I use a very similar scheme in my applications, but 2 points that came to mind whilst reading.
- Iterations of at least 1000 times seemed a bit excessive, but it is in the standard and I'm in no way qualified to critise.
- Instead of storing salt in it's own field I usually include it amongst the password (i.e characters 2, 4, 7, 13, 17, 19) to make it that bit harder to even find the salt value. I generally hex encode the hashes as well to make them a bit easier to work with. Assuming decompiled code is available (as an attacker has gained access to the password hashes) this extra salt hiding may not serve any useless purpose.
- I think that the above comment about hiding the bits in the password should just tossed. First, it is basically arguing security by obscurity - never a good practice. Second, it states that the bit hiding isn't helpful when the source code is available. Being that this article is discussing hashing in "Java" specifically and Java decompilation is a well-known and freely available technology, it seems that there is no need to mention hiding of the salt unless it is in reference to other languages. Eg: "In languages other than Java, where obtaining the source code can be difficult and reading the machine code is awkward, hiding the bits of the salt within the hashed password might provide some extra security.(And comments probably should be signed. Four tilde's "~ ~ ~ ~", without the intervening spaces, adds your username and timestamps the comment.)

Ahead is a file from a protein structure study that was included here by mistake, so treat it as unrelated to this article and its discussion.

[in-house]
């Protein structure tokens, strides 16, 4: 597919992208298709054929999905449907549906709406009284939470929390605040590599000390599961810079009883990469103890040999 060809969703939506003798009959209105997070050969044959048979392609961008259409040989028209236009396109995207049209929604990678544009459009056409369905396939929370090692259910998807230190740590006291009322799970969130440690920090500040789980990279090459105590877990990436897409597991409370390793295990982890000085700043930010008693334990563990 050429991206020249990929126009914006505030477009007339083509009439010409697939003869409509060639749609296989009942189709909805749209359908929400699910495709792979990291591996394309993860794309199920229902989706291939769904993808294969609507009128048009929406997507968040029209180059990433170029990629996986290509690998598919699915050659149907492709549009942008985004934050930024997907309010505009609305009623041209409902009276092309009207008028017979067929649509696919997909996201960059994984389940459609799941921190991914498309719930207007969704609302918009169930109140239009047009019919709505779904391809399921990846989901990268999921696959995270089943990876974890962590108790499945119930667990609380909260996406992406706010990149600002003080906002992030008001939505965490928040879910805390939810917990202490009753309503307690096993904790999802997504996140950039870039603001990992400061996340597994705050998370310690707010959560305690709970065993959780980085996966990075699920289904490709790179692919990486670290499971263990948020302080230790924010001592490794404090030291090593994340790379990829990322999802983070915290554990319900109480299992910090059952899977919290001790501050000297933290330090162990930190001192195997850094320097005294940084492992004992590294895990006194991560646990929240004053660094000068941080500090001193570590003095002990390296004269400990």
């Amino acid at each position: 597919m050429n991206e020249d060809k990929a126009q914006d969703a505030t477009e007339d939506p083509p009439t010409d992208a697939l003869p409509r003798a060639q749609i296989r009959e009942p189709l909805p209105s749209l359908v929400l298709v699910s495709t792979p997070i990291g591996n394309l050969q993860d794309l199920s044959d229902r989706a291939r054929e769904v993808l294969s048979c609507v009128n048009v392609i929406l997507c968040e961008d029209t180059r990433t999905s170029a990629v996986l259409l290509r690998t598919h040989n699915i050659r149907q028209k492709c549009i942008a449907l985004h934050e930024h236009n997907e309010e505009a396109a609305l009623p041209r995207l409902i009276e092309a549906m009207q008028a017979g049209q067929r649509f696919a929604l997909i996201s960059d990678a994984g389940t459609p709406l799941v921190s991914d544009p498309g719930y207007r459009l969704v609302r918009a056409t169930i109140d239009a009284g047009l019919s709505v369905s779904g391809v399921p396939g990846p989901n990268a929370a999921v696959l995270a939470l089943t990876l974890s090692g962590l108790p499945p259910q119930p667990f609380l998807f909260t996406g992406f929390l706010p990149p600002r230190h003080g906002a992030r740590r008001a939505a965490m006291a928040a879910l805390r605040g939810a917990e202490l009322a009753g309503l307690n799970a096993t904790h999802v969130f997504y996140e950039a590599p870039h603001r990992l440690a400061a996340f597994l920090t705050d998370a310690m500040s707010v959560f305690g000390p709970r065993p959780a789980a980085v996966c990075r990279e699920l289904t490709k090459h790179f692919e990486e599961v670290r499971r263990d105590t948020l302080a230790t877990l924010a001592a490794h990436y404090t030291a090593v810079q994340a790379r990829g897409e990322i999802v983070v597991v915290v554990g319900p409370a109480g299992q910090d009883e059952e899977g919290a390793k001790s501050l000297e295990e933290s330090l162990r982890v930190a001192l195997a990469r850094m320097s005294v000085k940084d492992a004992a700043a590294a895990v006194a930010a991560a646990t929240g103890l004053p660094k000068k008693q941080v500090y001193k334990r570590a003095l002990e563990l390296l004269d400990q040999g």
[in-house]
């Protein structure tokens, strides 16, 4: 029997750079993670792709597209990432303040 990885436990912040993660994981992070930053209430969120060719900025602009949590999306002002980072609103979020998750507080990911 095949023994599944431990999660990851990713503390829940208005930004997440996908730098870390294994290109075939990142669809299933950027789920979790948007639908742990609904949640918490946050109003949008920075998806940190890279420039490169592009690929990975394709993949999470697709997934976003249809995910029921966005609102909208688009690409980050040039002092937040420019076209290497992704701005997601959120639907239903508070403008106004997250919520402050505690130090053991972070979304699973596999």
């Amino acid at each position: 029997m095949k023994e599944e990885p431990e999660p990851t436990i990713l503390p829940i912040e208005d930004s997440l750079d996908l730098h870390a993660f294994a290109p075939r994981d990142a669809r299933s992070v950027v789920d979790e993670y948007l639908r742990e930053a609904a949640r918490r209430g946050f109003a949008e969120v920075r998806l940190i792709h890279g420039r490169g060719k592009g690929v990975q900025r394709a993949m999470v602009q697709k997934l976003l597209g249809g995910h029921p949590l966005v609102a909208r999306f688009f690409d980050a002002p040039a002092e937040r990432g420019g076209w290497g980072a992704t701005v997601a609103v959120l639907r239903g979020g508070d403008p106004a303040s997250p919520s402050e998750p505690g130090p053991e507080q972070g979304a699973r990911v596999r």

- Neil Smithline 16:46, 13 April 2007 (EDT)